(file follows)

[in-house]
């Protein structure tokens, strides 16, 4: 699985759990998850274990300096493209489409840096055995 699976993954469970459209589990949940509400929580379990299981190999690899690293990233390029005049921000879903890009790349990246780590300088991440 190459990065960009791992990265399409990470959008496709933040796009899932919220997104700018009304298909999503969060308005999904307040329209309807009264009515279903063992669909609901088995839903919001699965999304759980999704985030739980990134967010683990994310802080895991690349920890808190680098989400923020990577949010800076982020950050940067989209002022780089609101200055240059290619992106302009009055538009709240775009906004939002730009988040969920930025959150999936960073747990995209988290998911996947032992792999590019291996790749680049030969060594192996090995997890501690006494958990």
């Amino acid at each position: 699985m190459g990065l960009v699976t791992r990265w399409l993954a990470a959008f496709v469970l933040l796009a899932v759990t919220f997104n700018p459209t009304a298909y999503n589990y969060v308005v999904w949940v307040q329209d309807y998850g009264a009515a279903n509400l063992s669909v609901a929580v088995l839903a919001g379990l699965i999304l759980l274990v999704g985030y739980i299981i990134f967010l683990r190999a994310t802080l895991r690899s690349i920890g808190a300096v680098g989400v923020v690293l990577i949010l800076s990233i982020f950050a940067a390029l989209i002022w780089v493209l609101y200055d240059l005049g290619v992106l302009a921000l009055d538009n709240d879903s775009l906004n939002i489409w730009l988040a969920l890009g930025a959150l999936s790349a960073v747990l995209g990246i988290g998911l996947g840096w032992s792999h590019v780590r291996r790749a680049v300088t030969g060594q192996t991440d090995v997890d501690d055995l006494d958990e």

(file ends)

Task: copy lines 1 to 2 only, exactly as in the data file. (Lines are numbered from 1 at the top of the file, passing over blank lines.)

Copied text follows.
[in-house]
């Protein structure tokens, strides 16, 4: 699985759990998850274990300096493209489409840096055995 699976993954469970459209589990949940509400929580379990299981190999690899690293990233390029005049921000879903890009790349990246780590300088991440 190459990065960009791992990265399409990470959008496709933040796009899932919220997104700018009304298909999503969060308005999904307040329209309807009264009515279903063992669909609901088995839903919001699965999304759980999704985030739980990134967010683990994310802080895991690349920890808190680098989400923020990577949010800076982020950050940067989209002022780089609101200055240059290619992106302009009055538009709240775009906004939002730009988040969920930025959150999936960073747990995209988290998911996947032992792999590019291996790749680049030969060594192996090995997890501690006494958990």